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Landscape II

Tramway, Glasgow
Four stars
The silence, when it comes at the end of Melanie Wilson's hauntingly 
intense multi-media monologue, speaks volumes about how much Wilson's 
unique oeuvre is about sound as much as vision. Wilson enters in 
darkness, sitting behind an antique kitchen table on which sits a 
laptop, a microphone and other electronic kit from which Wilson 
generates and performs her intricately controlled soundscape that 
accompanies her ornately chosen words. Such a set-up hints at how past 
will meet present in what follows, with Wilson's words delivered into 
the microphone with a cut-glass precision that turns her voice into 
another instrument.

Wilson's first-person narrative is told by Vivien, a photo-journalist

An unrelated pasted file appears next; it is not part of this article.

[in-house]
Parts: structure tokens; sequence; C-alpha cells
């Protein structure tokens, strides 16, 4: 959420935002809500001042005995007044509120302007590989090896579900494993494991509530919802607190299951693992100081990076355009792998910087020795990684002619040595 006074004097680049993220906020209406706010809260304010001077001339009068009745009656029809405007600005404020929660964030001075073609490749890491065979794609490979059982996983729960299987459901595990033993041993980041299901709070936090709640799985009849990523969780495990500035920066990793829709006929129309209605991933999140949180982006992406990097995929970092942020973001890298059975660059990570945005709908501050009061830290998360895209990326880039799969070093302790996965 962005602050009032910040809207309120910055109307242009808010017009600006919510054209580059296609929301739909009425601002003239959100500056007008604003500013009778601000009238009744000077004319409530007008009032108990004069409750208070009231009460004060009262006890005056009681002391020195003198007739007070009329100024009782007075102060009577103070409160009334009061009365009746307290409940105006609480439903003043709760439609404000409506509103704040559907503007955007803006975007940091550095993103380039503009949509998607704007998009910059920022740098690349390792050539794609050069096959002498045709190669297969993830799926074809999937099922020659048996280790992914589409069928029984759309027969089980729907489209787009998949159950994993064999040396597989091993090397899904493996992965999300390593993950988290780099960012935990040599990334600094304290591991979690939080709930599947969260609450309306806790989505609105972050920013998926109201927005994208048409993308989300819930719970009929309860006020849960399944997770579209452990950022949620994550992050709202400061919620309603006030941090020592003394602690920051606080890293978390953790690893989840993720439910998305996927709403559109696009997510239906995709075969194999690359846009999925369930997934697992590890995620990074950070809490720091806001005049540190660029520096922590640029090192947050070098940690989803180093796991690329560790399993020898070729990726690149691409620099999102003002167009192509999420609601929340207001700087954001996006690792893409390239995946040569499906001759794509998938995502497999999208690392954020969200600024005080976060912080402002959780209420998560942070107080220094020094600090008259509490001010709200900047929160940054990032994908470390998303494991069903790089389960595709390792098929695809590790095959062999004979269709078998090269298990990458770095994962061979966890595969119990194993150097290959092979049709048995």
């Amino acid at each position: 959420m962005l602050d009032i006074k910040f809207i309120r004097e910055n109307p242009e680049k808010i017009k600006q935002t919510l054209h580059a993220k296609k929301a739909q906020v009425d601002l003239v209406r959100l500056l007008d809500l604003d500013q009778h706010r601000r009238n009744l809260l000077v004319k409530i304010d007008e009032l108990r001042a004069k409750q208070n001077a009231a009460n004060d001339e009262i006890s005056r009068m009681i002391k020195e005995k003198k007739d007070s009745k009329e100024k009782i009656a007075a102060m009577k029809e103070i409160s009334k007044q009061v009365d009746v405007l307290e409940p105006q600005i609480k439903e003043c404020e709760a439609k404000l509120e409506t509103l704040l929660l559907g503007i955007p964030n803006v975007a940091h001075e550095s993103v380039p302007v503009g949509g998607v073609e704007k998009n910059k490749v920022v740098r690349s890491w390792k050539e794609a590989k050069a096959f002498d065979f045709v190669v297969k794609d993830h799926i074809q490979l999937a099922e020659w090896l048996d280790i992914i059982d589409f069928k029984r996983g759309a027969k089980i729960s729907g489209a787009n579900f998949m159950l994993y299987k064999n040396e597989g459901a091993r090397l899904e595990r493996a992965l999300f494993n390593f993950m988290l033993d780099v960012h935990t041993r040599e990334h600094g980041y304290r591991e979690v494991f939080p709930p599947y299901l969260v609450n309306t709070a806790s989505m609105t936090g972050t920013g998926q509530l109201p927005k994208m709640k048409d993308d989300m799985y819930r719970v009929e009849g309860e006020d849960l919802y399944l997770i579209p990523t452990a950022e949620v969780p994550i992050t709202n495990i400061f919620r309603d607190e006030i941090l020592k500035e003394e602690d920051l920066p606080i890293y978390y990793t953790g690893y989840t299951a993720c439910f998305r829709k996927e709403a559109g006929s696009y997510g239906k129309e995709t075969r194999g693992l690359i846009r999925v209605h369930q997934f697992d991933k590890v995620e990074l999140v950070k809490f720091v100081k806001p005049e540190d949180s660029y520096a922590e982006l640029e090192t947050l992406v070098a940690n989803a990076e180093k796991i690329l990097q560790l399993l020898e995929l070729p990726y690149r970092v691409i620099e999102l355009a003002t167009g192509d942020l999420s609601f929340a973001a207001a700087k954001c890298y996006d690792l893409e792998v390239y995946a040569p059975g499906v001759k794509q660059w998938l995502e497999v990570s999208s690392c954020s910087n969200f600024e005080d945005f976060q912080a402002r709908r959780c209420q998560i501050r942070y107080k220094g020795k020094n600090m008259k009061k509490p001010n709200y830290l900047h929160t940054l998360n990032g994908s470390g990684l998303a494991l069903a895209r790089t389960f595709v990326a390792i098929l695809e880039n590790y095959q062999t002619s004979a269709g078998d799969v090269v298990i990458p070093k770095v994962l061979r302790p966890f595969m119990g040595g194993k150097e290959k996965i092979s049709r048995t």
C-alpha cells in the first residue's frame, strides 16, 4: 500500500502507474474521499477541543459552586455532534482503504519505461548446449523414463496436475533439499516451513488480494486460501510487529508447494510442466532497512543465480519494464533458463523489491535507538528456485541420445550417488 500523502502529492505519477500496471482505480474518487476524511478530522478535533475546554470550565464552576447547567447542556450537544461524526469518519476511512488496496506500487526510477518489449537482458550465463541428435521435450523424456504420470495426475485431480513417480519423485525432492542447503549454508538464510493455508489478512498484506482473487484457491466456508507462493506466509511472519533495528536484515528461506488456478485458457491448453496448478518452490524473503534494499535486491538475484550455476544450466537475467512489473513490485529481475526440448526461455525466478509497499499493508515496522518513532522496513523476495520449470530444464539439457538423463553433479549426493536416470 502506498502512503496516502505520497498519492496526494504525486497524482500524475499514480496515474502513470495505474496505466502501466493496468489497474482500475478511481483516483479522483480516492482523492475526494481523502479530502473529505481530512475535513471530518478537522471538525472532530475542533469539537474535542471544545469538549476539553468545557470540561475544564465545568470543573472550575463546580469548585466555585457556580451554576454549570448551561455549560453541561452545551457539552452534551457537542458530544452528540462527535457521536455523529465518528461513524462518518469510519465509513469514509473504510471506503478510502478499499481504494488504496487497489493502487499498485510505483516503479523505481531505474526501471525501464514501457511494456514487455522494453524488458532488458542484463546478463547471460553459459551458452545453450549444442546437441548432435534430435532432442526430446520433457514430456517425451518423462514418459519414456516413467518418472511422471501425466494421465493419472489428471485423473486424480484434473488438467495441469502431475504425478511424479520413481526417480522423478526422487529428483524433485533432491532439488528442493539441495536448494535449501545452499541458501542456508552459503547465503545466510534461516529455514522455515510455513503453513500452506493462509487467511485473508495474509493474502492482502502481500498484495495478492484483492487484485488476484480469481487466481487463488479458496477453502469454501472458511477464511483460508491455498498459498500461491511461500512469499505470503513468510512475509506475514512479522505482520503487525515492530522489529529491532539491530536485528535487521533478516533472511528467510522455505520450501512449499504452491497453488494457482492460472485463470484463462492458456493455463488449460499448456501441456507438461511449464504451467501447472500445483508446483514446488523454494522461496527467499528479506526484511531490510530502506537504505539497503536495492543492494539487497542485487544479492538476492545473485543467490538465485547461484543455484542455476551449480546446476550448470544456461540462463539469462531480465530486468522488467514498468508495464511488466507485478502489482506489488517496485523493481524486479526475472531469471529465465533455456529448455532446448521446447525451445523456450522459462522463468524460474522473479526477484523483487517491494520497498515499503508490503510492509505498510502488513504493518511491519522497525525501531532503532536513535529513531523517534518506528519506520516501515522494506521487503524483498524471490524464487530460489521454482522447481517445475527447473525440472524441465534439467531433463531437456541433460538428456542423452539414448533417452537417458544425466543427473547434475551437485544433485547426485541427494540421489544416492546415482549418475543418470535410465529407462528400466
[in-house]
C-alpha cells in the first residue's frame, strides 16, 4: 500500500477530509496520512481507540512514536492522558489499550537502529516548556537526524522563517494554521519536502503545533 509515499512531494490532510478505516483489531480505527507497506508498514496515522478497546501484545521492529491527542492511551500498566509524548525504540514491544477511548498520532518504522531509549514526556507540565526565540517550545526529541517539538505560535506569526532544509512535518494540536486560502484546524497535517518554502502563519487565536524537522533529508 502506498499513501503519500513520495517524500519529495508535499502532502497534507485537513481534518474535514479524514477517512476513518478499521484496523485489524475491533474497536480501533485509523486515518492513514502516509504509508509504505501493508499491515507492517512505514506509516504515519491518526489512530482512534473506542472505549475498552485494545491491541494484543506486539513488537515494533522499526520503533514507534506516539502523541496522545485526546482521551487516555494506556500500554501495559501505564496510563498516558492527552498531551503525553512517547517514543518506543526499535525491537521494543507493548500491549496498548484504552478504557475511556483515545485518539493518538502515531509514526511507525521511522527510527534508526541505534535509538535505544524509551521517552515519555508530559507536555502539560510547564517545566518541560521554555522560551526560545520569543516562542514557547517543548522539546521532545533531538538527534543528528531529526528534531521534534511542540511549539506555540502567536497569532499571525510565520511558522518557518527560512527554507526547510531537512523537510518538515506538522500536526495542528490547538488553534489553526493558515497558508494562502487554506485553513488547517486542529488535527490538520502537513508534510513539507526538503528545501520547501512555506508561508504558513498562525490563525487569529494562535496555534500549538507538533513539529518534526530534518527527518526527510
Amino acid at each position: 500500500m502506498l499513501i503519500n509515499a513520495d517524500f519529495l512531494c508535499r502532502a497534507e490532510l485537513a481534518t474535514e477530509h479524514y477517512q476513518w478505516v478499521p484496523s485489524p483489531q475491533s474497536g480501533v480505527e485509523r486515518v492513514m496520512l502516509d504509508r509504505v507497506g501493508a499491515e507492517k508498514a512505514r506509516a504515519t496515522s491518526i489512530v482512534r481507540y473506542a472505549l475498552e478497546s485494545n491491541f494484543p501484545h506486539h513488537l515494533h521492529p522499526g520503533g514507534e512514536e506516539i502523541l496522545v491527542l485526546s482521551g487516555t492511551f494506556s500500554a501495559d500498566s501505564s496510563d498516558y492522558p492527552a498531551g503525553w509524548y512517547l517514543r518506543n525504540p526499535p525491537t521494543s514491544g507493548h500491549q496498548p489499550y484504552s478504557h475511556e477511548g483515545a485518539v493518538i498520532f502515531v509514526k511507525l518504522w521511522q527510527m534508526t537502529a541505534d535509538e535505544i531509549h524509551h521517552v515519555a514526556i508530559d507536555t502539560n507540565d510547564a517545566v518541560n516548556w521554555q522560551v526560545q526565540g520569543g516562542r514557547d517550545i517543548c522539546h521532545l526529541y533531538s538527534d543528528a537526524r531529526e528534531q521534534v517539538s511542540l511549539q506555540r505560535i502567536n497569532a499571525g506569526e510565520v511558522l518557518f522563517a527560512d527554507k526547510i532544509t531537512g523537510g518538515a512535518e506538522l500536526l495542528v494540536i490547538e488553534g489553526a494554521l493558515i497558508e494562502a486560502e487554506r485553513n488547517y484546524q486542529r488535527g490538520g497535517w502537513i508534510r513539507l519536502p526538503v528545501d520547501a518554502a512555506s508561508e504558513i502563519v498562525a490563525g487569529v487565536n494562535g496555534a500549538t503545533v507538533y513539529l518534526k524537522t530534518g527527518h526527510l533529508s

trying to get her head together in the country following her 
experiences in a middle-eastern war-zone. In the solitary cottage she 
confines herself in, she finds a journal written by her great-great 
grand-mother in the summer of 1899. At the same time, Vivien becomes 
equally haunted by a woman she met in the middle-east, and who, despite 
the woman being hidden behind a burka, she became friends with until 
the woman is hunted down and rounded up just as much as the fox who 
scratches at Vivien's door, also seeking sanctuary.

This is accompanied by the sumptuous film projections of Will Duke, who 
puts Wilson up hill, down dale and besides rocks and streams as 
disembodied chorales and noises from the natural world complete the 
picture. Beguilingly told, Wilson's story is a delicately woven yarn 
that's part ghost story, part purging and part emancipation as Vivien 
rediscovers her voice through the women who went before her in this 
quietest of call to arms imaginable.

The Herald, September 27th 2013

ends


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